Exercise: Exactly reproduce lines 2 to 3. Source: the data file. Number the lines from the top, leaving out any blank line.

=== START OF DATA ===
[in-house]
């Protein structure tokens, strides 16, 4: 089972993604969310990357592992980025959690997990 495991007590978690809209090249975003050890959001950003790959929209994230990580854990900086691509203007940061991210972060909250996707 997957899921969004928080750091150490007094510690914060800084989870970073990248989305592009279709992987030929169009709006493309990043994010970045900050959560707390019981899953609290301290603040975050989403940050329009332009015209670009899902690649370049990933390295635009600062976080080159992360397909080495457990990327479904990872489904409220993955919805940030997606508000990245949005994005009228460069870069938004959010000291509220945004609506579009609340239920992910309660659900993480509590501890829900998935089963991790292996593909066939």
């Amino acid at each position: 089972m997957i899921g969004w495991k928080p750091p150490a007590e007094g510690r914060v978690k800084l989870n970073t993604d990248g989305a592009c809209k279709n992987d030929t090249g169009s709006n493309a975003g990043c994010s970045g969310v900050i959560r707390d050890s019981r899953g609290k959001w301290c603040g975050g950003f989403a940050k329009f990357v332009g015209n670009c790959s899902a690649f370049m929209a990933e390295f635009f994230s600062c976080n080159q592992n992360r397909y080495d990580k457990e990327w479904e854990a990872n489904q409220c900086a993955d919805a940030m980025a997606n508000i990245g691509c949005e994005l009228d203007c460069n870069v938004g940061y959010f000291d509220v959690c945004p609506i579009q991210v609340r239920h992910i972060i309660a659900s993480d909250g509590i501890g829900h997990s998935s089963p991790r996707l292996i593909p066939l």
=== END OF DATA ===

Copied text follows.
């Protein structure tokens, strides 16, 4: 089972993604969310990357592992980025959690997990 495991007590978690809209090249975003050890959001950003790959929209994230990580854990900086691509203007940061991210972060909250996707 997957899921969004928080750091150490007094510690914060800084989870970073990248989305592009279709992987030929169009709006493309990043994010970045900050959560707390019981899953609290301290603040975050989403940050329009332009015209670009899902690649370049990933390295635009600062976080080159992360397909080495457990990327479904990872489904409220993955919805940030997606508000990245949005994005009228460069870069938004959010000291509220945004609506579009609340239920992910309660659900993480509590501890829900998935089963991790292996593909066939």
């Amino acid at each position: 089972m997957i899921g969004w495991k928080p750091p150490a007590e007094g510690r914060v978690k800084l989870n970073t993604d990248g989305a592009c809209k279709n992987d030929t090249g169009s709006n493309a975003g990043c994010s970045g969310v900050i959560r707390d050890s019981r899953g609290k959001w301290c603040g975050g950003f989403a940050k329009f990357v332009g015209n670009c790959s899902a690649f370049m929209a990933e390295f635009f994230s600062c976080n080159q592992n992360r397909y080495d990580k457990e990327w479904e854990a990872n489904q409220c900086a993955d919805a940030m980025a997606n508000i990245g691509c949005e994005l009228d203007c460069n870069v938004g940061y959010f000291d509220v959690c945004p609506i579009q991210v609340r239920h992910i972060i309660a659900s993480d909250g509590i501890g829900h997990s998935s089963p991790r996707l292996i593909p066939l």